3 Tips for Developing Cattle Winter Nutritional Plans
This story was written by Grace Vehige, one of the Sonja Hillgren Memorial Scholarship winners. The experiential scholarship program honors the late Sonja Hillgren, award-winning journalist, former editor of Farm Journal and former president of the National Press Club. Learn more about Grace and other scholarship winners here.
Ranchers need cattle to gain weight all year. Unfortunately, colder weather can make that challenging. Plan ahead today for a better, heavier animal tomorrow.
When it comes to preparing cattle operations for winter months, ranchers have many factors to consider. Decisions made prior to cold weather moving in are just as vital as choices made during winter months. Feeding cattle properly is a crucial management task in order to ensure a profit and maintain herd health.
Winter feed and nutritional supplements make up more than half of the annual cost of keeping a beef cow, according to the University of Minnesota Extension. With that in mind, here are 3 tips for developing a winter nutritional plan for herd upkeep and maintenance:
1. Identify energy requirements for your herd
It is no surprise that energy requirements increase for beef cattle during winter months. One important consideration? Wind and rain. Keeping cattle out of wind and precipitation is key to reducing energy needs.
“The energy requirement of beef cattle increases about 3% for each degree that the wind chill is below 59 degrees F and increases even further in wet conditions,” University of Minnesota Extension found.
Evaluating cow performance is another critical step in identifying energy requirements for your herd. Frame size, body condition and state of gestation in females are important factors to consider and can help determine if fed nutrients are being calculated correctly, as well as if the herd is being fed on an adequate distribution.
2. Know the forage you’re feeding
To capitalize on feeding forages, understand the nutritional demands for your herd and the quality of hay available. Having forages sent in for analysis can help match forage quality with animal nutrition needs.
For example, “heifers and thin cows require a more energy dense diet, compared to older or fleshy cows,” according to University of Minnesota Extension. “Sorting animals into groups based on body condition allows you to feed the available forage more effectively.”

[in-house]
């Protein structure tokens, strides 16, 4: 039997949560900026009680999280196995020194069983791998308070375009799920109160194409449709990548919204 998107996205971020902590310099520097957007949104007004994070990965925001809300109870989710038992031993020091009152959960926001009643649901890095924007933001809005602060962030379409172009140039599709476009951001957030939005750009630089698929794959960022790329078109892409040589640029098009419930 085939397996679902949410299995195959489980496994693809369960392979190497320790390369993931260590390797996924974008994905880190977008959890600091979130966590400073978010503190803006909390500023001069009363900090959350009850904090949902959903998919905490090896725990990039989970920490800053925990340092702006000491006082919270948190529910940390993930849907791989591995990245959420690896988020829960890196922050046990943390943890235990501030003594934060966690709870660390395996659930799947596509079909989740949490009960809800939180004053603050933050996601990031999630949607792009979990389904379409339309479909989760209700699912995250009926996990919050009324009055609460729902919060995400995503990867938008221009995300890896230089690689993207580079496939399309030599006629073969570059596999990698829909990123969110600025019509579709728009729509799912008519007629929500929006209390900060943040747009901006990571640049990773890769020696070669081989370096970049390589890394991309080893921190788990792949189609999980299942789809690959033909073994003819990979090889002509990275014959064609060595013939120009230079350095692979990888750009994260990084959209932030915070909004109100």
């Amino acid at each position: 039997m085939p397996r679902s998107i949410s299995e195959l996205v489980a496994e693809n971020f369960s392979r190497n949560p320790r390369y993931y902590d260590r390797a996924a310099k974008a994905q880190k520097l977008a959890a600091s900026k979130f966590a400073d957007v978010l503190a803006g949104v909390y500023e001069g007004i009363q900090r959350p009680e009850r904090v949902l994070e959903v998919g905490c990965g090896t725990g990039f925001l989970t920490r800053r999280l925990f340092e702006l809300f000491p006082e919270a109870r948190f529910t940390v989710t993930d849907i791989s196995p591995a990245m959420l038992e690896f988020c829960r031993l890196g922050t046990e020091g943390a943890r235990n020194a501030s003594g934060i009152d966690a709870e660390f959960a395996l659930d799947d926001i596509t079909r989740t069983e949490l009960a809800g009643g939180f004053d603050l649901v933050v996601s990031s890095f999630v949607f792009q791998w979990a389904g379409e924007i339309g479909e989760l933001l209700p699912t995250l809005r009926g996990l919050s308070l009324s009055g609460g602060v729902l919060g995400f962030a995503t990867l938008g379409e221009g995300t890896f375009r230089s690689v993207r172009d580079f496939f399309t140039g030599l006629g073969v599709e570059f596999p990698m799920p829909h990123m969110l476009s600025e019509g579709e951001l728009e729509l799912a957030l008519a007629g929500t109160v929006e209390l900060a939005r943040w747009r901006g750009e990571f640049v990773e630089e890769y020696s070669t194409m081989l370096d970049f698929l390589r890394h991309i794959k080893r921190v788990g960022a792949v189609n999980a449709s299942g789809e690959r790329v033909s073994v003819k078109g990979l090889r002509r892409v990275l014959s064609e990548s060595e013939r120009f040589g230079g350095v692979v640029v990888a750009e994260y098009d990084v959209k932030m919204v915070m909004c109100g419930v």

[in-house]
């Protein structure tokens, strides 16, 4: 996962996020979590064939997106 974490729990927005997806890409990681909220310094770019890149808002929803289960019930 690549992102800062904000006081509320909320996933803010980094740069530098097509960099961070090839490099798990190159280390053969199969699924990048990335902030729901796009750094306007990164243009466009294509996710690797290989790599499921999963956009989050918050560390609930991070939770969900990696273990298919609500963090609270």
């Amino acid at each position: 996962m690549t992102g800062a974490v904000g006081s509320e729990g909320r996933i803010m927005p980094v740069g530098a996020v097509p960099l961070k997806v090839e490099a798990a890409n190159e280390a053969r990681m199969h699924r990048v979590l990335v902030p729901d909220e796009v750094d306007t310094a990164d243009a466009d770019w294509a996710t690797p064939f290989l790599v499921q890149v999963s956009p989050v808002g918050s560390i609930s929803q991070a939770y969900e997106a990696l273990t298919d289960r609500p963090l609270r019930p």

However, it is just as important to know if you are feeding too many expensive nutrients as it is to know if you are lacking nutrients. Cattle require energy for maintenance, growth and production; therefore, analyzing the energy, protein and overall nutritional content of livestock feeds is necessary to ensuring that day-to-day production continues.
It is never too late in the year to send forage samples for analysis. Typical laboratory testing results are returned within one week. County extension offices, as well as local feed elevators, have the capacity to test forages.
3. Provide necessary supplements for your herd
Forages do not have all essential nutrients required for healthy herd maintenance, which is why forage analysis is a great tool to identify nutrition gaps. Typical mineral deficiencies in mature forages are calcium and phosphorus.
One easy solution for low nutrients in forage is supplements. Note, mineral programs are dependent on total ration mineral composition.
A study by South Dakota State Extension provided basic recommendations for winter mineral supplementation programs, which include the following:
- Provide a trace mineralized salt
- Supplement phosphorous when forage is dormant (unless a distiller’s grain is being used as a protein source)
- Supplement copper if symptoms are present (monitor copper status to avoid reaching toxic levels)
When it comes to providing mineral supplements, many guidelines currently in place are based on generalizations. Therefore, it can be beneficial to develop a custom formula to meet individualized deficiencies dependent on each operation.
These 3 tips for developing a winter nutritional plan are stepping-stone instructions for weather preparation. One of the most important pieces of advice to remember is that preparation can never begin too early. It is better to feed cattle adequately year-round so that energy intake is increased prior to cold weather. After all, it is easier to act now rather than to try to catch up once the winter months are here.